After our archive tour, my friend gave me a quick tour of the studio's Animation and Ink & Paint buildings. Did you know that a series of tunnels connected these, and other, buildings on the studio lot? Me either! These were apparently created to allow employees to move freely between the buildings in inclement weather. I know what you're thinking... it never rains in LA. But keep in mind that early animation was all done by hand. Each cell was hand drawn and hand painted, and these were delivered from the ink & paint building to the animation building one at a time to keep them in pristine condition. Rain or other weather would have ruined these cells, and stopping production for weather would have been costly. The tunnels were very interesting, but very creepy. I can't imagine being down there by myself or after-hours. 

We spent the rest of our visit touring the actual stages and studios on the lots. In the interest of not making this even longer, I'm going to hold off on posting those pictures for now. I took better pictures of same when I went back to the lot just a month later, so I'll post about those then. (Yes, I got to go back. Squee!) In the meantime, I hope you enjoyed this behind the scenes look at the Walt Disney Studios! I am so immensely grateful to have had the opportunity to visit this place! I'm a blessed girl to have such great friends take me on such amazing adventures!

Until next time...

... Becks

Monday, May 2, 2016

Fresh Air

"Nothing is more damaging to the adventurous spirit within a man than a secure future. 
The vey basic core of a man's living spirit is his passion for adventure. 
The joy of life comes from our encounters with new experiences, and hence there is no greater joy than to have an endlessly changing horizon, for each day to have a new and different sun." -- Jon Krakauer


I'm back! My last post of the Eugene series combines our last two days of his vacation in California. We started the next day in LA by eating at the #1 Yelp rated brunch place in West Hollywood, and stopping by the filming location for The Golden Girls in Brentwood (Thank you for being a friend!). I could blog about that, but I would rather blog about my favorite parts of those two days - hiking and the beach.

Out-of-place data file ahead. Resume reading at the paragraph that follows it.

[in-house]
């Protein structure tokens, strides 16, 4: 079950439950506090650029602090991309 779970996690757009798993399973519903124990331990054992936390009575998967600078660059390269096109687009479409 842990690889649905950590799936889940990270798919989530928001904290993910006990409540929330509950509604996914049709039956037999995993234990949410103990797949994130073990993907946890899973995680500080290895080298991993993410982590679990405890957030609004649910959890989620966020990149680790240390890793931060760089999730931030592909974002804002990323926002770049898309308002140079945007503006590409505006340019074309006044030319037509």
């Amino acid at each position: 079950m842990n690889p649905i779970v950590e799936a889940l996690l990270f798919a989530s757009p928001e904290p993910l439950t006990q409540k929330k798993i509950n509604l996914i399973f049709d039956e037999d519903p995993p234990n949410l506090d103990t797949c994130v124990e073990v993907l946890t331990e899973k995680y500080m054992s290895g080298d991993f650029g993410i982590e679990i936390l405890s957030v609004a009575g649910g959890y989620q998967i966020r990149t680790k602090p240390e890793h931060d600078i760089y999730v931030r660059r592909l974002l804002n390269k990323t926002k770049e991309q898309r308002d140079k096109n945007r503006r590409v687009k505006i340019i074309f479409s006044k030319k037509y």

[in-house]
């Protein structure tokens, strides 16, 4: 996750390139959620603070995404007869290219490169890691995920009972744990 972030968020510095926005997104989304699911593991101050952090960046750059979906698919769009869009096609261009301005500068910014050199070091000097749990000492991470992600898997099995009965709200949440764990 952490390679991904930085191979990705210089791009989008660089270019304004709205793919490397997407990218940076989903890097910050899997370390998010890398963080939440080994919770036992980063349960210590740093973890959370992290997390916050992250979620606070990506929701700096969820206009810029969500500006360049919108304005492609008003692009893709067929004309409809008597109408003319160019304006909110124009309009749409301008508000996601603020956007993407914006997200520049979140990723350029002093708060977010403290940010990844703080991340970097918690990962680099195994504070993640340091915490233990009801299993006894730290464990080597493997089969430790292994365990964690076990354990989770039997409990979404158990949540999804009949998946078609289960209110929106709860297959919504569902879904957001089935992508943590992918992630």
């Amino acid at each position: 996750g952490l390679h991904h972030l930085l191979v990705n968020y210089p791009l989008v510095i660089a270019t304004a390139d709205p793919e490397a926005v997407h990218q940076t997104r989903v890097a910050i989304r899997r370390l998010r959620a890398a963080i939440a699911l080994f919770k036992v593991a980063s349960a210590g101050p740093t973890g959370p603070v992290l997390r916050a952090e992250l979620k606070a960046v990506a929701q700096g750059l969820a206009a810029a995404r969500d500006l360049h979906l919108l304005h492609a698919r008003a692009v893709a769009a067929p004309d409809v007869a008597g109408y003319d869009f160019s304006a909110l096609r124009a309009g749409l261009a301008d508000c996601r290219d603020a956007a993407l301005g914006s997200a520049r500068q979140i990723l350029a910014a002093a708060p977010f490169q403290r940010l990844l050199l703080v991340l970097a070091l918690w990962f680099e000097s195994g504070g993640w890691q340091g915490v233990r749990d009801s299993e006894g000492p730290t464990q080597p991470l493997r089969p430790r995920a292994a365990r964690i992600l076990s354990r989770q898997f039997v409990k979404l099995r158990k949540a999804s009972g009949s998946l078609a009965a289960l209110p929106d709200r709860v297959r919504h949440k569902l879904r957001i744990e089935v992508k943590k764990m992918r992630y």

When we were planning his trip, I asked Eugene to pack comfy shoes. This is asking a lot - Eugene likes to fly Spirit Air and usually only travels with a small backpack. Unsurprisingly, Eugene agreed anyway and I planned a couple of hiking adventures. Hiking is one of my favorite things to do, so I was glad Eugene wanted to join me!


The first place on my itinerary was for the two of us to visit Wildwood Park in Thousand Oaks to search for Paradise Falls. This had been on my bucket list for a while - I had recently missed an opportunity to hike here with my hiking group, and had been dying to go ever since. The day we headed to the trail was perfect! And despite the temperature heating up, the park was still fairly green and there were a few lingering wildflowers along the trail.


One of my favorite things about Wildwood Park is how well marked all of the trails are. While I'm pretty good at navigating by just reading a map, having a well-marked trail is always helpful. There were several options to hike down to the falls, but we chose the shortest since we had planned another full day.


The hike gently descended for most of the way to the falls, only increasing in grade as we descended the final 250' down to the falls and creek themselves. The trails were very busy, but everyone was accommodating and polite. Eugene and I marveled at the mountain bikers biking up the hill, and the dad's carrying their children. It wasn't horrifically steep, but it was still quite a climb!


The falls themselves were pretty but small. I didn't expect Yosemite, but it was surprising given how much people had raved about them online. Still, we enjoyed the cool comfort of the shade near the falls, and spent a few minutes admiring the area. After a few pictures, we double-backed and went up the way we came. The initial 250' climb was steep, but doable (although my asthma was kicking my rear - thanks allergies!). We stopped briefly at the Teepee before heading back, hopping quickly in the car to hit the pharmacy (again - thanks allergies) and get back on the road.